These Minimalist Workout Clothes Are the New Outdoor Voices

Girlfriend Collective's soft, minimal workout apparel — the Strategist reviews Girlfriend Collective.
Girlfriend Collective makes soft, minimal workout apparel. Photo: Courtesy of the Retailers

The gym is weird — all those people in a row, running toward nothing, biking to nowhere — but necessary. Being a gym member means following the dress code that goes with it. Gymwear, in my opinion, fulfills a related but different set of criteria than other workout apparel. It doesn’t have to resist any kind of weather, but it should stay securely in place and relatively dry while you sweat for a straight hour. Because you’re in a self-contained fitness biosphere lined with mirrors, gymwear should make you look good. And if you’re me, you have one final requirement: a high waistline.

For all these reasons, it perplexes me to not see more women wearing Girlfriend Collective’s workout clothes. The brand is still fairly new — it launched in 2016 with a free-leggings publicity campaign that generated some buzz online — but it’s since gotten shout-outs from Vogue, has a trendy former fashion editor working as its “editorial director,” and shares a Rolodex of models with Glossier. Also, it’s great gear. The bra-tops and leggings (I own two of each) feel silky and soft, and the pants compress your butt and thighs just the right amount — enough to make you feel pert, but not nearly as much as Outdoor Voices’, which can feel suffocating in humid weather.

People shop according to different principles, and in this regard, Girlfriend Collective has admirably covered its bases. If you shop according to sustainability, Girlfriend Collective recycles No. 1 plastic bottles in Taiwan and knits them into fabric. For the Everlane fan who prefers to know where her chickens come from, Girlfriend’s About Us page has a 4,582-word bulleted explainer on its factories, dye processes, labor protocols, and so on. If you shop according to exacting fit, Girlfriend’s leggings sizes run from XXS to XXXL, and it doesn’t look like they airbrush the models. If you shop for style (and this is where my first purchase comes in), the apparel comes in minimal, solid colors like “smoke,” “indigo,” and “apricot.” No crazy neon or color-blocking or cutouts.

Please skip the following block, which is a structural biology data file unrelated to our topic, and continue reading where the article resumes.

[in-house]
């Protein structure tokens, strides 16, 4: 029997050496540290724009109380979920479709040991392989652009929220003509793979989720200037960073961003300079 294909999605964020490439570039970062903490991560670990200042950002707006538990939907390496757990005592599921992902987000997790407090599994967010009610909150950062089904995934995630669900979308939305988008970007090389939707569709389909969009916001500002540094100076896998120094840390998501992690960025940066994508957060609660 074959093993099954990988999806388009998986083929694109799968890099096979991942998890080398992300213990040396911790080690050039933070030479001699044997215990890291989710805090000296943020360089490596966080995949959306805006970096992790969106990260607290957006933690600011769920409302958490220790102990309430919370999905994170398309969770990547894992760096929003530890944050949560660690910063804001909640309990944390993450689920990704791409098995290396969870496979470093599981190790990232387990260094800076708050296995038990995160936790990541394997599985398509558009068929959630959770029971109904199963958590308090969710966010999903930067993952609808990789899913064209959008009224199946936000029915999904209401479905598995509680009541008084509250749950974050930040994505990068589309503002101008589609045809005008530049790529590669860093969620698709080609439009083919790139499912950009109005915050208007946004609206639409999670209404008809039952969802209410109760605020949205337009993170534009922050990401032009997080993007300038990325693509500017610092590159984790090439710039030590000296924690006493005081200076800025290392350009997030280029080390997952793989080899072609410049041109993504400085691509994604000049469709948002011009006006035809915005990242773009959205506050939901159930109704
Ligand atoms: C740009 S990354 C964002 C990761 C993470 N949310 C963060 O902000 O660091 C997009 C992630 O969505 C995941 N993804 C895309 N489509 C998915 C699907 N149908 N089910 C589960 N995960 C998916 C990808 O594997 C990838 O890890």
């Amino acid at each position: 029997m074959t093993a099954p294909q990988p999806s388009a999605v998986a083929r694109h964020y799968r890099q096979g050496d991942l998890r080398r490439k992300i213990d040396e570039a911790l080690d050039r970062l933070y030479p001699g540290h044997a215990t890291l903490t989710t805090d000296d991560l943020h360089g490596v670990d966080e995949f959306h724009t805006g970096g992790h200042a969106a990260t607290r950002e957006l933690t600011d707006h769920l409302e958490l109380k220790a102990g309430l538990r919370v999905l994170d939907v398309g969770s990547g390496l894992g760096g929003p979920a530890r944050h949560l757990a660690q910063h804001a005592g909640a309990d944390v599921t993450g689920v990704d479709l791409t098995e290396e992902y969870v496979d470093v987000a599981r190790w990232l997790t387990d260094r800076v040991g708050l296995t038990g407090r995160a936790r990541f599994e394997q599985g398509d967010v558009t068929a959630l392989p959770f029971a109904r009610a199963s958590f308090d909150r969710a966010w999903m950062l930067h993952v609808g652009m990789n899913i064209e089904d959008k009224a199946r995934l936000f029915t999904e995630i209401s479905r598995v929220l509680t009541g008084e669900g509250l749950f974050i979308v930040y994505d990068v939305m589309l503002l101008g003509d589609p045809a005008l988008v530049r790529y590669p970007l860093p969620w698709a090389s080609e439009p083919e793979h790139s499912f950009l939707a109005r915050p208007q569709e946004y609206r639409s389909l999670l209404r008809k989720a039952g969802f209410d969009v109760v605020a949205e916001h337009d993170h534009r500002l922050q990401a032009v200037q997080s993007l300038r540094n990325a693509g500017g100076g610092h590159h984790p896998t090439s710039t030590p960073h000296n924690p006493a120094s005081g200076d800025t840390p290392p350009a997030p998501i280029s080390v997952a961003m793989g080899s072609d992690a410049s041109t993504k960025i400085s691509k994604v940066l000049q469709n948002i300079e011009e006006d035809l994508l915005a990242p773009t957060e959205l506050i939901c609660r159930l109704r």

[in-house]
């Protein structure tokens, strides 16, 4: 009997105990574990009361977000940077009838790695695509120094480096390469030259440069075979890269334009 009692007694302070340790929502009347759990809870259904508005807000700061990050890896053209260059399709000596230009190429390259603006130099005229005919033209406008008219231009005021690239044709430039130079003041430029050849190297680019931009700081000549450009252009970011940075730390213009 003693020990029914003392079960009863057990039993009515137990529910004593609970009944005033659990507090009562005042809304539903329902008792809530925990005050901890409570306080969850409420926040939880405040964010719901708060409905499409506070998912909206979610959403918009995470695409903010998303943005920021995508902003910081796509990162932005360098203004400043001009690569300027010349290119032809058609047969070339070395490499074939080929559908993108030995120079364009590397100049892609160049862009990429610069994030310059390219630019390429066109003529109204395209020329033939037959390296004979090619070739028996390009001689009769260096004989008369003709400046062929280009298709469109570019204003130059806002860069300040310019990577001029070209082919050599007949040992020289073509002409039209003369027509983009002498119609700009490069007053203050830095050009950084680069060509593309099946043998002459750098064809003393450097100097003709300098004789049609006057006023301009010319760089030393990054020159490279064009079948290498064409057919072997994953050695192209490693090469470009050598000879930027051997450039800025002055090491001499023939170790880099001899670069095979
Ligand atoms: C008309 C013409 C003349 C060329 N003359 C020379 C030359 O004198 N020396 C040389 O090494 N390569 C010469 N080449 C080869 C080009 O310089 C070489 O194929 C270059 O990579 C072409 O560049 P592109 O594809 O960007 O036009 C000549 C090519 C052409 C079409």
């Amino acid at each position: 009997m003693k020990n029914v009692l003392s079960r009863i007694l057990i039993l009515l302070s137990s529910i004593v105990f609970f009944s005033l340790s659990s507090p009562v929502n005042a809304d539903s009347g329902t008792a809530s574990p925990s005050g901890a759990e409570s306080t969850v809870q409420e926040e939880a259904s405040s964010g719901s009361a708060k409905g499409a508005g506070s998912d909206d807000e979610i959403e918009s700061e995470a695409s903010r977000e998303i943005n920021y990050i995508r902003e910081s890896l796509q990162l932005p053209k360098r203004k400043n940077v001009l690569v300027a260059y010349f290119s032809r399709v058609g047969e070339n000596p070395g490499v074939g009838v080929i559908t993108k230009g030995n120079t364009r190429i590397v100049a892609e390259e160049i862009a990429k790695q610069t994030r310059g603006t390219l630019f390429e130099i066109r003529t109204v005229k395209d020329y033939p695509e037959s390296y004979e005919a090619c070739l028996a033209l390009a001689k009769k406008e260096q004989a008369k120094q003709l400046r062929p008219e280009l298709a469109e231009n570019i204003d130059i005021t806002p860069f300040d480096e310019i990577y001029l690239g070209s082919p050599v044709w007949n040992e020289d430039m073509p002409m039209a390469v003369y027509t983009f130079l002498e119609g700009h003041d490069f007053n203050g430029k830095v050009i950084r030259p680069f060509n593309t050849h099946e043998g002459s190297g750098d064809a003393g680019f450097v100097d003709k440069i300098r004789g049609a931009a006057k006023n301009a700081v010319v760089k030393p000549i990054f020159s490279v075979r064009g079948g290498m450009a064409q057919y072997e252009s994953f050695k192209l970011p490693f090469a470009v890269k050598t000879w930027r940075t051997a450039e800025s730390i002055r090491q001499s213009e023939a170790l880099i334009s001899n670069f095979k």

And if, like most people, you simply shop by price, Girlfriend’s stuff is cheaper than Outdoor Voices, Nike, Lululemon, Athleta, or most other premier brands. I own and enjoy items from all of those brands, but recently, when — in an idiotic post-cycling, not-yet-caffeinated daze — I left a pair of leggings in the locker room, it was kind of nice to not feel the sting of losing $110 worth of sweaty fabric. Not that I was truly at peace with it: I had just lost my new favorite workout pants, after all.

My favorite item from the line, these leggings are soft, easy to move in, and have a high waist that sits snug near my belly button. In the past I’ve gone as far as getting workout pants tailored and darted, to stay fitted around my waist, and these need no such extra work.

If you like a little ankle crop (I know I do), these three-quarters-length pants are the same as the above, but with a higher hem.

And if you like even more crop, these Capris come in mid-rise (seen here) and high-rise.

I rave about the brand’s leggings, but this zippered Monroe bra-top was my gateway item. It came up in a promotional email, and I thought it looked cool — a nice thing to wear when staring at yourself in the mirror during an hour of yoga. I’ve also learned that Girlfriend Collective might be discontinuing the Monroe, so get it while you can.

The second top I got from Girlfriend Collective, the Paloma, is my preferred item for more intense workouts like studio cycling or HIIT.

I don’t have this one yet, but I want it.

For the first time in a long time, I’m actually considering buying workout shorts.

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These Minimalist Workout Clothes Are the New Outdoor Voices